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I would like to start working on my own custom IDE. The biggest reason I want to work on the IDE is to help me gain an even greater, more intimate understanding of java (and other languages I add into it.)

I don't want to do anything super fancy or revolutionary, I'd be happy if I could create something as compact as the BlueJ IDE I used in high school and be content.

I have a few question on the specifics of the task that I hope I can get cleared up before I start investing time in this:

  • Is there anything I should be aware of when writing the parser?
  • Does anyone have any pointers that I should be aware of; pitfalls, brick walls or other constraints?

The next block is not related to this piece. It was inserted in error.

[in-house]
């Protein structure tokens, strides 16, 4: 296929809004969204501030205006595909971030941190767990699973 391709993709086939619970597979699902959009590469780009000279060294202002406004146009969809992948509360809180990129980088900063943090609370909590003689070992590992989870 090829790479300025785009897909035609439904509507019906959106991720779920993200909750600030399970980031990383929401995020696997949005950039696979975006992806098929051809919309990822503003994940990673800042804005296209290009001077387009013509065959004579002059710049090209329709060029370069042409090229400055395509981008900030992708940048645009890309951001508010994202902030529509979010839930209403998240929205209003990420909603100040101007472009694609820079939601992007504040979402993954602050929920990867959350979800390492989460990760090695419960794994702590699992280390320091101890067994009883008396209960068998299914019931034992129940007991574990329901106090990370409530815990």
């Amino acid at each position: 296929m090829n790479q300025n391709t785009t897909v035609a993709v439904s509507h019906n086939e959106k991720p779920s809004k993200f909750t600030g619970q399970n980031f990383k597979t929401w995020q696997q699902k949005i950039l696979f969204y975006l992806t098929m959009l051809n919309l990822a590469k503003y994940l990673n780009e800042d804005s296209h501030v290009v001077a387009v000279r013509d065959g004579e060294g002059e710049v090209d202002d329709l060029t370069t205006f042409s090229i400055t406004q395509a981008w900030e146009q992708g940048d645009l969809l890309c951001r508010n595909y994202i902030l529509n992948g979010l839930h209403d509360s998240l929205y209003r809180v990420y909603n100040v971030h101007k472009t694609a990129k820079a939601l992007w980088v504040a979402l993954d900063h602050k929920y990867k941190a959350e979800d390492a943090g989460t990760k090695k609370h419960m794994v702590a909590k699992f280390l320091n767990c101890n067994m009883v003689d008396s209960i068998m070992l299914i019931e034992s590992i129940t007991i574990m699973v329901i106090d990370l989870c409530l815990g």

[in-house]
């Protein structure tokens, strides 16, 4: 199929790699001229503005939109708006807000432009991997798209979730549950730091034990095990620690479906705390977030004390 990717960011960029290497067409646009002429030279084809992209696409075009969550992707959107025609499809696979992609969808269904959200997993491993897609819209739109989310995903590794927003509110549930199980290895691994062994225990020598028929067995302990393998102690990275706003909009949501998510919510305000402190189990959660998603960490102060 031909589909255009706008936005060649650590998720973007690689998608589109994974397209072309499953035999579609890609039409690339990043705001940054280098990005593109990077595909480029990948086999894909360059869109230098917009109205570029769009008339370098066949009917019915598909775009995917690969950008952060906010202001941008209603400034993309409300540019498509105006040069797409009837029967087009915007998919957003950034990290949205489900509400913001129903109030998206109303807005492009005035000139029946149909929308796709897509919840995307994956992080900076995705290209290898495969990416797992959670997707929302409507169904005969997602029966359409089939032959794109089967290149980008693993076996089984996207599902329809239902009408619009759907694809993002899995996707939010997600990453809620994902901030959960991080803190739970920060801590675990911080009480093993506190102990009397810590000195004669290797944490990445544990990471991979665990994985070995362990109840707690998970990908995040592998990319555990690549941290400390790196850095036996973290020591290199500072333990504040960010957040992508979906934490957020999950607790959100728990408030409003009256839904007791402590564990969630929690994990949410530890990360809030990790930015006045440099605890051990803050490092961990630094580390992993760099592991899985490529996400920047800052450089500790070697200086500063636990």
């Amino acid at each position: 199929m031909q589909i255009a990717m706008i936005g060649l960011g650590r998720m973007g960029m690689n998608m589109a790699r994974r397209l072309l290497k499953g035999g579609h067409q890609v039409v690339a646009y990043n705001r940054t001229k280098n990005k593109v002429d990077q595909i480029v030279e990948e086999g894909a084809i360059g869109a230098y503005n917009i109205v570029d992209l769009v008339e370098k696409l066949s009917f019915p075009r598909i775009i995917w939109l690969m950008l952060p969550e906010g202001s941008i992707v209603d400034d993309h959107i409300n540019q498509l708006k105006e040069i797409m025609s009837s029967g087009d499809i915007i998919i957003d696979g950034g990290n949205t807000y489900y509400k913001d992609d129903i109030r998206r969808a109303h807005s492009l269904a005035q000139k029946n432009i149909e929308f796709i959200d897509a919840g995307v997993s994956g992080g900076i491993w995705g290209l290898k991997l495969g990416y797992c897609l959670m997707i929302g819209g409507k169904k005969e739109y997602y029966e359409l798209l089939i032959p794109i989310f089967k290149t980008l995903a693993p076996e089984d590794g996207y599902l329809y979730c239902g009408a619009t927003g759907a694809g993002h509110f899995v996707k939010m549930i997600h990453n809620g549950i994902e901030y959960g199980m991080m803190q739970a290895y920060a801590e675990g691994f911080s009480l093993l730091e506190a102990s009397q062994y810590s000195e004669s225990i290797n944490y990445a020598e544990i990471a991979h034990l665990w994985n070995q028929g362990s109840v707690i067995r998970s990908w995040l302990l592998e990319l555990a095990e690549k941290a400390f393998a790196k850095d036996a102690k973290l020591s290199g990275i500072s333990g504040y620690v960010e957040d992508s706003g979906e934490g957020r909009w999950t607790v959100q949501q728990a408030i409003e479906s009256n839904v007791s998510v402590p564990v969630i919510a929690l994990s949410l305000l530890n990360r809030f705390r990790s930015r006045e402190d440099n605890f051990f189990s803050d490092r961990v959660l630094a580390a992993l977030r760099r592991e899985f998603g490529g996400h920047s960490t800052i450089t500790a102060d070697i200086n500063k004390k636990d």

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5 Answers

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First of all, I have not written an IDE, because I have found that Eclipse and IntelliJ IDEA serve my needs for the Java projects I have worked on thusfar.

Instead of creating a new IDE from scratch, why not contribute to an existing open-source IDE project, such as Eclipse or BlueJ? Writing your own IDE may give you experience writing Java, but will more than likely just give you experience writing an IDE. Your time could be better spent improving upon an existing IDE and building on the experience of others.

Check out the BlueJ bug database and see what you think. http://bugs.bluej.org/trac/bluej/

I hope that helps, best of luck!

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Please don't add signatures to your posts. See the faq for more information. Thanks! :) –  Anna Lear Jun 29 '11 at 3:59
    
@Anna Thanks for pointing that out, my apologies. I'm new here! –  Robert Dyson Jun 29 '11 at 4:06